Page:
- How is penile cancer treated?
- Surgery for penile cancer
- Radiation therapy for penile cancer
- Topical therapy for penile cancer
- Chemotherapy for penile cancer
- Clinical trials for penile cancer
- Complementary and alternative therapies for penile cancer
- Treatment options for penile cancer, by stage
- More treatment information for penile cancer
Chemotherapy for penile cancer
Chemotherapy (often called chemo) is the use of drugs to treat cancer. Two types of chemotherapy that may be used in treating penile cancer are topical chemotherapy and systemic chemotherapy.
Systemic chemo uses anti-cancer drugs that are injected into a vein or given by mouth. These drugs go through the bloodstream and reach cancer cells in all areas of the body. This treatment is useful for cancers that have spread to lymph nodes or distant organs. Chemo can also be used to shrink cancers before surgery to make them easier to remove. It is also being studied to see if giving it after surgery (called adjuvant chemotherapy) will keep the cancer from coming back and improve survival.
Doctors give chemo in cycles, with each cycle of treatment followed by a rest period to give the body time to recover. Chemo cycles generally last about 3 to 4 weeks. Some of the drugs used to treat penile cancer include:
- Fluorouracil (5-FU)
- Methotrexate (MTX)
- Paclitaxel (Taxol®)
- Ifosfamide (Ifex®, ifos)
Often, these drugs are used together to treat penile cancer that has spread to lymph nodes or other organs. Some commonly used combinations include:
- Vincristine, bleomycin, and methotrexate
- Cisplatin plus 5-FU
- BMP: bleomycin, methotrexate, and cisplatin ("platinum")
- TIP: paclitaxel (Taxol), ifosfamide, and cisplatin ("platinum")
Possible side effects: Chemotherapy drugs attack cells that are dividing quickly, which is why they work against cancer cells. But other cells in the body, such as those in the bone marrow, the lining of the mouth and intestines, and the hair follicles, divide quickly, too. These cells are also likely to be affected by chemotherapy, which can lead to some side effects.
The side effects of chemotherapy depend on the type and dose of drugs you take and how long they are used. Common side effects can include:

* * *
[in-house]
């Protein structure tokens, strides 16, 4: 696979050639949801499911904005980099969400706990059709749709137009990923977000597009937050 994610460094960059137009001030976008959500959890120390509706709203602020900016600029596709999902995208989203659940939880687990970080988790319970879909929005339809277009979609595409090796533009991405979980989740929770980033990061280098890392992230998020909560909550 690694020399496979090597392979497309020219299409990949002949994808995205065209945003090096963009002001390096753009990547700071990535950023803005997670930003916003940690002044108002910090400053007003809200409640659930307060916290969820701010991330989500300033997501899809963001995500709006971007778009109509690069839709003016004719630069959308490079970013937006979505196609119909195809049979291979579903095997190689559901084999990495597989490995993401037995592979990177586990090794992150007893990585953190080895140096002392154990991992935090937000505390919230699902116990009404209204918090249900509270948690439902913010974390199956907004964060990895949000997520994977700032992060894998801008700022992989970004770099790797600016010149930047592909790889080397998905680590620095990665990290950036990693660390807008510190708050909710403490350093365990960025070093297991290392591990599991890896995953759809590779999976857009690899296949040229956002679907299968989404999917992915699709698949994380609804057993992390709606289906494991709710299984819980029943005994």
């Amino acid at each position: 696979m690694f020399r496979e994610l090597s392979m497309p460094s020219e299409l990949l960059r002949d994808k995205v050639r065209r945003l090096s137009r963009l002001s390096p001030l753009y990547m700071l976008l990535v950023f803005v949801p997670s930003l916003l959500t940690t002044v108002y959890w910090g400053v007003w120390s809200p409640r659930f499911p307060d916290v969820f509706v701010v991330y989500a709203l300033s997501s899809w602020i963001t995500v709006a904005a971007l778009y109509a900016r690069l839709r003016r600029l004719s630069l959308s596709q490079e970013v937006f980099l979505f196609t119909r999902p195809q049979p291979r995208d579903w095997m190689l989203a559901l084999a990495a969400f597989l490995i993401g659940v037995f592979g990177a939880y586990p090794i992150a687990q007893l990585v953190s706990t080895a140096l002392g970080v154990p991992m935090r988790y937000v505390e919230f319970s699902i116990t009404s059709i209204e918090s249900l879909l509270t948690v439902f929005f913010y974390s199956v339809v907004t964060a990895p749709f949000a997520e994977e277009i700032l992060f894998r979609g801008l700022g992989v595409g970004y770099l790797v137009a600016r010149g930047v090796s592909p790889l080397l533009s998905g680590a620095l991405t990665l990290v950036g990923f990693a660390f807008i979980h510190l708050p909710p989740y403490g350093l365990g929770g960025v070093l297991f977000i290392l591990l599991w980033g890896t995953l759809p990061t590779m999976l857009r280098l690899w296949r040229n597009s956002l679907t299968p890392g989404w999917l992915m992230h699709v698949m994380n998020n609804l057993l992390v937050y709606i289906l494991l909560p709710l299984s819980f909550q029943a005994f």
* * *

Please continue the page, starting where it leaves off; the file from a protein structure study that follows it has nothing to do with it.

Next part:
- Hair loss
- Mouth sores
- Loss of appetite
- Nausea and vomiting
- Low blood counts
Chemo drugs can affect the blood-forming cells of the bone marrow. This can lead to:
- Increased chance of infections (from low white blood cell counts)
- Easy bruising or bleeding (from low blood platelet counts)
- Fatigue (from low red blood cell counts)
These side effects usually don’t last long and go away after treatment is finished. There are often ways to lessen chemo side effects. For example, you can get medicine to help prevent or reduce nausea and vomiting.
Some of the drugs used to treat penile cancer can have specific side effects.
- Cisplatin can cause nerve damage (neuropathy) and kidney damage (nephropathy). The nerve damage can cause numbness and tingling in the hands and feet. Doctors give a lot of intravenous (IV) fluid with cisplatin to help prevent the kidney damage.
- 5-fluorouracil (5-FU) can cause sores in the mouth (mucositis) that can make it hard to eat. This drug can also cause diarrhea.
- Vincristine and paclitaxel can also cause nerve damage.
- A rare side effect of bleomycin is lung damage, which can lead to problems breathing. This risk is higher in patients who smoke.
- Ifosfamide can damage the lining of the bladder (called hemorrhagic cystitis). A drug called mesna is often given with ifosfamide to prevent this problem.
Be sure to ask your doctor or nurse about medicines to help reduce side effects, and let him or her know when you do have side effects so they can be managed effectively.
For more information on chemotherapy, see our document, Understanding Chemotherapy: A Guide for Patients and Families. If you’d like to know more about a drug used in your treatment or a specific drug mentioned in this section see our Guide to Cancer Drugs , ask a member of your health care team, or call us with the names of the medicines you’re taking.
Last Medical Review: 12/06/2013
Last Revised: 02/06/2014